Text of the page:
UNC's Renner working to be more mobile

August 19, 2012 

Renner not running away from run responsibilities

One of the most glaring questions that emerged at North Carolina after Larry Fedora became coach was this: How would Bryn Renner, who fits the mold of a traditional drop-back quarterback, fit into Fedora’s spread offense, which works best with a mobile quarterback?

Nearing the end of camp, Renner has impressed his teammates and Fedora with his understanding of the offense. What remains unclear – and likely will until the start of the season – is his ability to run.

Austin Davis, who was Fedora’s quarterback the past four years at Southern Mississippi, ran for 352 yards a season ago, and for 452 the season before that. Renner ran for minus-88 yards last season, his first as UNC’s starting quarterback.

Even so, Fedora said Renner and Davis posses a similar ability to run.

They are “very similar athletically,” Fedora said. “Really, I mean by no means was Austin a great runner. Austin was a guy that we felt like could get us 4 yards when he needed to, and Bryn can do the same thing.

“So (they’re) very, very comparable that way.” Andrew Carter

Blue Devils sporting some ‘Swag’ and some swagger

“Upgraded Swag” is the term defensive end Kenny Anunike used to describe Duke’s new helmets at the annual Meet the Blue Devils day this weekend. But, really, that term could be applied to the way the Blue Devils feel about the program.

“I think we’ve really turned the corner,” Anunike said. “This is it, this is it for us. Coach (David Cutcliffe) has done everything he could… All the pieces are falling into the puzzle. All we have to do is go out there and play.”

Playing – and earning wins – is easier said than done, especially with a schedule that will feature Top 25 teams Florida State, Clemson, Virginia Tech and Stanford and two others that received votes (North Carolina and Georgia Tech).

But even though Duke hasn’t been to a bowl or turned in a winning record since 1994, excitement surrounding the program is building. More than 1,500 fans came to meet the team, the largest crowd in at least 25 years.

“A real Duke football fan has got to go up at the top of the ladder of the most loyal fans in all of college athletics,” Cutcliffe said. “It’s in my heart every year that, for so many people, you want to be successful because so many people deserve that.”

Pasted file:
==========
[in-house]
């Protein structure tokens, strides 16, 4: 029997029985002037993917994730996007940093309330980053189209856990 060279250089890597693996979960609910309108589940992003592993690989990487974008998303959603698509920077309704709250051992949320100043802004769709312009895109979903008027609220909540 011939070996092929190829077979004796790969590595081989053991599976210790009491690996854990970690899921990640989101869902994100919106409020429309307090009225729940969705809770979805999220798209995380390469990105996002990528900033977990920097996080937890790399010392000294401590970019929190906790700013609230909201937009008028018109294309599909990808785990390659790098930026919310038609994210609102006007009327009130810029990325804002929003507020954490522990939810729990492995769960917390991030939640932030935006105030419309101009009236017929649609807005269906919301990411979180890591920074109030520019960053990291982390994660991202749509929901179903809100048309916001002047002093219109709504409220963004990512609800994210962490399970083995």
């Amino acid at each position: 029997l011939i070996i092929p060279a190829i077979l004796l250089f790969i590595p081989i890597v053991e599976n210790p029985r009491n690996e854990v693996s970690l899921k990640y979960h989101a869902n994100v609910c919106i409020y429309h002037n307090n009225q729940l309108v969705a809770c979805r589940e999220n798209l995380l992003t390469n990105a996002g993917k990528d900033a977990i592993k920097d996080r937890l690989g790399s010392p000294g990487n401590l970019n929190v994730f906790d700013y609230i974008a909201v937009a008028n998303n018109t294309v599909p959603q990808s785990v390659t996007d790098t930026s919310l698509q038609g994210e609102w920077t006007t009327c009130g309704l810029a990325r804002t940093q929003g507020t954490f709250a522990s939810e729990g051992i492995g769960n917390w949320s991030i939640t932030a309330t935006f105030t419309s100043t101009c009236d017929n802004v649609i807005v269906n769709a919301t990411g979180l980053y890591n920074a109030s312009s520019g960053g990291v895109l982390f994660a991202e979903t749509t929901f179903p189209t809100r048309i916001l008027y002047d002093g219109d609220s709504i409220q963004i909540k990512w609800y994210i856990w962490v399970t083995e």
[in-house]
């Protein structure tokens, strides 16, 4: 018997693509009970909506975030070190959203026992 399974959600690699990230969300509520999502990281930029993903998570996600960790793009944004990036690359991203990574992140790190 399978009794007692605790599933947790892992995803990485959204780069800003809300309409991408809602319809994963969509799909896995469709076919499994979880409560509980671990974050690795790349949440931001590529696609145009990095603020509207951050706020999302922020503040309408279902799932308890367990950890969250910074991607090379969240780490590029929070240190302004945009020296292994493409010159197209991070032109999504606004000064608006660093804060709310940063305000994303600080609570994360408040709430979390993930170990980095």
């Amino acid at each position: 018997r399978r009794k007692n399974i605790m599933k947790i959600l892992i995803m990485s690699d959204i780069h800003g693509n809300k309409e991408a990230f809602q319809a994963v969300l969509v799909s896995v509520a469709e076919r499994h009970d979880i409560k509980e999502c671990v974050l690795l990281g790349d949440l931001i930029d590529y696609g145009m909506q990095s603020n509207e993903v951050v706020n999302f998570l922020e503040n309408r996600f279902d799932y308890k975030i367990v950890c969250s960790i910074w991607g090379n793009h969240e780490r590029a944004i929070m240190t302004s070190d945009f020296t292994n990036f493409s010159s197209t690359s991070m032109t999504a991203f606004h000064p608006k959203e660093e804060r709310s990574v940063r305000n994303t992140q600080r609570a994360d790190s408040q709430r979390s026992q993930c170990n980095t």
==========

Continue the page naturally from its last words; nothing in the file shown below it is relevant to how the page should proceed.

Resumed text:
Anyone searching for signs of a bright future doesn’t have to look further than the pair of freshmen running backs, Shaquille Powell and Jela Duncan. Powell led Duke in rushing in both scrimmages and Duncan turned in a nine-carry, 29-yard performance in his most recent action.

Cutcliffe expects both to contribute this year.

“I’m not afraid to use either one of them going into the first game,” he said. Laura Keeley

Junior college transfers finding way for Pack

N.C. State has successfully mined the junior-college ranks before for help on defense, and the Wolfpack hopes defensive tackle Deylan Buntyn continues that trend.

Buntyn, at 6-foot-4 and 330 pounds, is one of the biggest players on the roster. Buntyn spent the past two seasons at New Mexico Military Institute, the same college that produced former defensive tackle Natanu Mageo.

Sophomores Thomas Teal and T.Y. McGill return at tackle, but with the losses of J.R. Sweezy and Markus Kuhn, there’s room on the defensive front for playing time for Buntyn.

“He’s a big kid,” coach Tom O’Brien said after Sunday’s scrimmage. “He’s a guy, whether he gets a third or a quarter or half of the plays, we don’t know right now, but he’s going to play some.”

Buntyn enrolled during January and has been ahead of the learning curve. Progress has been slower for linebacker Robert Caldwell, a transfer from College of the Desert in California. Caldwell missed about a week of practice while his academic record was cleared by the NCAA.

When Terrell Manning entered the NFL Draft, the coaching staff sought someone who could contribute this season, which is why it added Caldwell late in the recruiting process. Now, O’Brien said, there’s a chance Caldwell might redshirt, despite the need at linebacker.

“He’s still swimming,” O’Brien said. “There are a lot of things going on that he’s fighting through and trying to get through.”

O’Brien said the younger players took most of the reps Sunday. The coach released team stats from the scrimmage and said the Pack ran the ball 40 times for 98 yards and completed 16 of 25 passes for 192 yards. The defense had five sacks. Joe Giglio

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